Did I mention that I’m going to Blogfest? Yes? Well one of the sessions that caught my eye on the programme is titled : Can you be a ‘mummy-blogger’, and still be a feminist?
I hadn’t given much thought to feminism until fairly recently. As a child of the 80s I remember hearing something about womens’ struggle for equality, but it seemed like it had all already happened. Bras had been burnt, horses had been jumped under and the three most important people in the world (Margret Thatcher, the Queen and Madonna) were all women. Job done.
At work It was sometimes difficult to command respect, because I was young and female. I would dress older than I was and be sure to use my height to its full effect. But this never really held me back. It was only when I became a mother that I began to realise how far we still are, from where I thought we already were in the 80’s.
Mummy blogging is, unsurprisingly, mostly women writing about raising children. It often includes cooking, crafts, fashion and beauty. Basically, the little, everyday domestic worlds that some women have fought for decades to escape. You could argue that advertising a life of kids and cupcakes is totally letting down the sisterhood.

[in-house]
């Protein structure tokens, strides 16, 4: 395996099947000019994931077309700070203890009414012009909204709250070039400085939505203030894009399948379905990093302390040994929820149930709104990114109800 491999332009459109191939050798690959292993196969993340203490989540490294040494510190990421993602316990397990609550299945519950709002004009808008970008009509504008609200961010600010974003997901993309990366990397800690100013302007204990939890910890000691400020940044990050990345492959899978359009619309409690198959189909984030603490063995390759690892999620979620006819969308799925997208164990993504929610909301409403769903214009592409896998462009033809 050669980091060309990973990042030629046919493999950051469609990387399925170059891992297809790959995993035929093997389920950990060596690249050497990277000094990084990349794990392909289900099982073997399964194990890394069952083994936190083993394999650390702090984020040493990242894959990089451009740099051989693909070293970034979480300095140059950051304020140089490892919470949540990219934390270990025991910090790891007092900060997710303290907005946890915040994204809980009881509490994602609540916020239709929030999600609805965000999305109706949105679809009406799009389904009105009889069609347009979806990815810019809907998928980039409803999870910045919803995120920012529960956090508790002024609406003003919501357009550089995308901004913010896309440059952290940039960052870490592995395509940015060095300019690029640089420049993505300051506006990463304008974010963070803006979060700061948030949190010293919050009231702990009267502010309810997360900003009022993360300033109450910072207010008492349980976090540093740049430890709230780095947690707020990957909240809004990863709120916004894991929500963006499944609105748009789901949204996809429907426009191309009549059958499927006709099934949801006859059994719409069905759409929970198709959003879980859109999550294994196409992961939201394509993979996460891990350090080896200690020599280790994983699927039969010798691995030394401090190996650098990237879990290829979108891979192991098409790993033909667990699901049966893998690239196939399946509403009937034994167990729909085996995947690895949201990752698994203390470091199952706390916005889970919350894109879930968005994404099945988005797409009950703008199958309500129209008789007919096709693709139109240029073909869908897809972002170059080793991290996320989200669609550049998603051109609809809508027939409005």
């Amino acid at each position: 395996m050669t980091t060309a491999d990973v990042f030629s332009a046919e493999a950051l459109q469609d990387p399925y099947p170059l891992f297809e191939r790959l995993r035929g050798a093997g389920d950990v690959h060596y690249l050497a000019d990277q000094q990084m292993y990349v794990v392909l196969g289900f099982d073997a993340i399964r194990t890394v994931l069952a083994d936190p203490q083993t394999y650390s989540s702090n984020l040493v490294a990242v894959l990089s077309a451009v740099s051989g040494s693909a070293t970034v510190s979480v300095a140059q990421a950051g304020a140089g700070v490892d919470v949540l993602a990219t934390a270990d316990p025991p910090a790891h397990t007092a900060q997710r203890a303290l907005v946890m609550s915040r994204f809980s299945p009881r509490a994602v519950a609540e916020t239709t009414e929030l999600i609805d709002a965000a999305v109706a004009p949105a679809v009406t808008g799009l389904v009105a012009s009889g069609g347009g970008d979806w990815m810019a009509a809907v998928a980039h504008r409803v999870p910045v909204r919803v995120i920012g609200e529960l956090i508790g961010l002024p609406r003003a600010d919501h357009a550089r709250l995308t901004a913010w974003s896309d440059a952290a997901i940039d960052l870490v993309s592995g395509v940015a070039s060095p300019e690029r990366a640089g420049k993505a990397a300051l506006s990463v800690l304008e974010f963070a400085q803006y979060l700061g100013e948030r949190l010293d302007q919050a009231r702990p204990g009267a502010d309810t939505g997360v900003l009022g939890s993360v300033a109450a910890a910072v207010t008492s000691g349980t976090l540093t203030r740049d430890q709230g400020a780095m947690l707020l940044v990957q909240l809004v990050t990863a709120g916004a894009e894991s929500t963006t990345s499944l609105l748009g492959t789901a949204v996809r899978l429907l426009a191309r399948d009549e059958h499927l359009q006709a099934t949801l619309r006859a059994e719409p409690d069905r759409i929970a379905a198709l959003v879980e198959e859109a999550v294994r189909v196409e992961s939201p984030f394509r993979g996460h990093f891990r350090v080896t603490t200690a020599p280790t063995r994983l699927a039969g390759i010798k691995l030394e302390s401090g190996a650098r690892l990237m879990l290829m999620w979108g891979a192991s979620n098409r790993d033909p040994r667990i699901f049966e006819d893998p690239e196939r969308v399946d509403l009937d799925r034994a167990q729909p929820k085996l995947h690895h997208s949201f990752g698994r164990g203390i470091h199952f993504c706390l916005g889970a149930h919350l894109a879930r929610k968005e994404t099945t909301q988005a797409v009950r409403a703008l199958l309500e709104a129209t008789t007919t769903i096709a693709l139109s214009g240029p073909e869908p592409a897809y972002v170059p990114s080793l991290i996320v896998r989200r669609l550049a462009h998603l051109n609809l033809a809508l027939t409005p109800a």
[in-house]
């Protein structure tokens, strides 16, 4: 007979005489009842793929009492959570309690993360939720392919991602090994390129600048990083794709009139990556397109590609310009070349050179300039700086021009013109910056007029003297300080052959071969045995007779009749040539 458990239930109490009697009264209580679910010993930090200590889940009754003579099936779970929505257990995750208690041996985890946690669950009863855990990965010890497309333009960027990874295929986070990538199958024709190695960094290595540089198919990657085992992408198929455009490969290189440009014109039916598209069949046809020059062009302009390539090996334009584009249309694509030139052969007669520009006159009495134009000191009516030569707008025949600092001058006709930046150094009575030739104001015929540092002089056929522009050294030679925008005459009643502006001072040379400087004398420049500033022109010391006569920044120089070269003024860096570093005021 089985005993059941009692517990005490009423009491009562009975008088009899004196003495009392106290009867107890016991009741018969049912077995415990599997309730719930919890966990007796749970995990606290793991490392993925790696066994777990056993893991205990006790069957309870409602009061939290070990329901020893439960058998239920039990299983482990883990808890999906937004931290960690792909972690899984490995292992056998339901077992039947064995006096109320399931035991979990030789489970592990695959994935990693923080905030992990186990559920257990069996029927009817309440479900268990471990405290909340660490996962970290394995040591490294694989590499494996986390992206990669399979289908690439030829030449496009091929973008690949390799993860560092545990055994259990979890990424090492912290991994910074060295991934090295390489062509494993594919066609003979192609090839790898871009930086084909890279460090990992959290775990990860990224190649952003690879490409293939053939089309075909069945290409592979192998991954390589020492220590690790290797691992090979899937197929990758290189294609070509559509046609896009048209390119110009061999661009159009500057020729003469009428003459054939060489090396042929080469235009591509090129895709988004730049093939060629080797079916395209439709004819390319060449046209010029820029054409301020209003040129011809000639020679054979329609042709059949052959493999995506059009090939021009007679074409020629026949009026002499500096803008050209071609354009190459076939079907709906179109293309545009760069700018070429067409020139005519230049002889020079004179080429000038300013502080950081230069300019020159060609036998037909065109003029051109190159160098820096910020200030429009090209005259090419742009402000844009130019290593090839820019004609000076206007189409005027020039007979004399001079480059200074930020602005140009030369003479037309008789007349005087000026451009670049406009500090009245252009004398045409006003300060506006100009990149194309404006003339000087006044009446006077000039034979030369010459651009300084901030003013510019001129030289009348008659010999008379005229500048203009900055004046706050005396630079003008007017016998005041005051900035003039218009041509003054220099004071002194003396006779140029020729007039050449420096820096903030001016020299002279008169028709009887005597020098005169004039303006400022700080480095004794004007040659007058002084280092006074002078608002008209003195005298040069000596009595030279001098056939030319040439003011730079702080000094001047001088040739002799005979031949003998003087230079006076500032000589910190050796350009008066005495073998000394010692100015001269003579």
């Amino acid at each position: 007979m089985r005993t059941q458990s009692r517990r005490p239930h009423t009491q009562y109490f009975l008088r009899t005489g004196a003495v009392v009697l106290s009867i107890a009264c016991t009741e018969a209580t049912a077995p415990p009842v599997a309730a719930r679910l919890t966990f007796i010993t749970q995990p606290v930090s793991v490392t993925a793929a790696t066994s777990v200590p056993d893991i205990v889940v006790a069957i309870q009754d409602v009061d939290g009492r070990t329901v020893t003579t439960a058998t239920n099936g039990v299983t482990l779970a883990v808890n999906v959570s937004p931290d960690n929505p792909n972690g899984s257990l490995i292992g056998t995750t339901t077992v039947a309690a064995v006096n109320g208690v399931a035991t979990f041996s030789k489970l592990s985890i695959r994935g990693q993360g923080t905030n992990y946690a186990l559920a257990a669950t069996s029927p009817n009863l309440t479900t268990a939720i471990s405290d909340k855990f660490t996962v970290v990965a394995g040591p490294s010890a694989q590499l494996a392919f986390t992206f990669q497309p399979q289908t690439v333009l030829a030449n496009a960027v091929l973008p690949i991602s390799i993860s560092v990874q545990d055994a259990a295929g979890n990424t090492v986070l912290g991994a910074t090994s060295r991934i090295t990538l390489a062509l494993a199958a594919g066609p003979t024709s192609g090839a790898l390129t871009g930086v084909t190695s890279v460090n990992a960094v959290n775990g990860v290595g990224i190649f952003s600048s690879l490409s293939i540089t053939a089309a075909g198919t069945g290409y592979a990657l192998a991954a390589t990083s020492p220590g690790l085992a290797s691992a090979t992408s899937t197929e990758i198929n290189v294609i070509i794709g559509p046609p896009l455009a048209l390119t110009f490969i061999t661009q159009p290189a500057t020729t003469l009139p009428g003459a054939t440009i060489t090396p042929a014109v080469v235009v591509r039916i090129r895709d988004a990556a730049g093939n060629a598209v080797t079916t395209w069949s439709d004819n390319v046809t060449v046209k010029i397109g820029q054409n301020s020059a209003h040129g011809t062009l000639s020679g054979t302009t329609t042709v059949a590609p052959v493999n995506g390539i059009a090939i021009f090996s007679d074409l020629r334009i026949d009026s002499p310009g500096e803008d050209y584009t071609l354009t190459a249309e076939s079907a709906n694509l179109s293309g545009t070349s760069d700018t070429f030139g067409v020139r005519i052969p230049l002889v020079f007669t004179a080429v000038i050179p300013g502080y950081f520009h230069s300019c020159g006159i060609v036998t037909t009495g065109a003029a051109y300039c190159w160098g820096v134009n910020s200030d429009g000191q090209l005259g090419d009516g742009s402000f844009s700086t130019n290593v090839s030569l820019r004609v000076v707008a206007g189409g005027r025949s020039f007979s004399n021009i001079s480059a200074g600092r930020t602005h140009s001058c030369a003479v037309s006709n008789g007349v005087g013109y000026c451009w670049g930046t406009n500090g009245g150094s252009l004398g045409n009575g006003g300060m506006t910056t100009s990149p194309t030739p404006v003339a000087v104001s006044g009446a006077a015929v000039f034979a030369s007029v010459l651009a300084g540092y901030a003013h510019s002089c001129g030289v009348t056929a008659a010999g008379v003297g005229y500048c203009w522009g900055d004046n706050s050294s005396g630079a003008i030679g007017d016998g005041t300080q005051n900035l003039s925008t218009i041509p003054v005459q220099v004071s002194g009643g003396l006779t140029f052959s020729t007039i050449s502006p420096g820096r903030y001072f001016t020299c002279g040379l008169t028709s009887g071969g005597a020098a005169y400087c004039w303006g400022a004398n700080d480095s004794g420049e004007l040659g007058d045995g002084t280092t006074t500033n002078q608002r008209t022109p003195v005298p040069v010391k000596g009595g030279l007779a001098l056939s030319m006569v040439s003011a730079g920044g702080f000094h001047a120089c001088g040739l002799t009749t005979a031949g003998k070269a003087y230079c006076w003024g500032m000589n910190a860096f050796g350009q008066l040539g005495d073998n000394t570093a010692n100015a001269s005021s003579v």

I disagree though. For me, now I’ve thought about it, feminism is about equality of choice. Its about being able to take up crochet or car mechanics, whatever your gender. Its about the contents of your pants being irrelevant to weather you want to be the prime earner or the prime carer in your household or if you choose to share both those roles. We don’t make women equal to men by stopping the girls doing anything girly. We are equal when we can choose to blog about baking, fashion or nuclear physics and we’re judged on the quality of our writing, not the gender of the writer.
That’s the world that I want for my daughters. One where they can stay home and bake with their kids or run a multimillion dollar industry. Where they don’t have to dress up as someone else to be taken seriously and where they can go out with their friends and have a proper good dance.
It’ll be interesting to see what the debate at Blogfest brings up, the speakers know a whole lot more about this than me and I’m aware that there is an enormous amount of feminist philosophy and politics that I am completely ignorant of. Perhaps I’ll even completely change my mind – isn’t that a
woman’s scientist’s prerogative?
PS – What do you think? Is all this twittering on about babies and bunting setting back the female cause?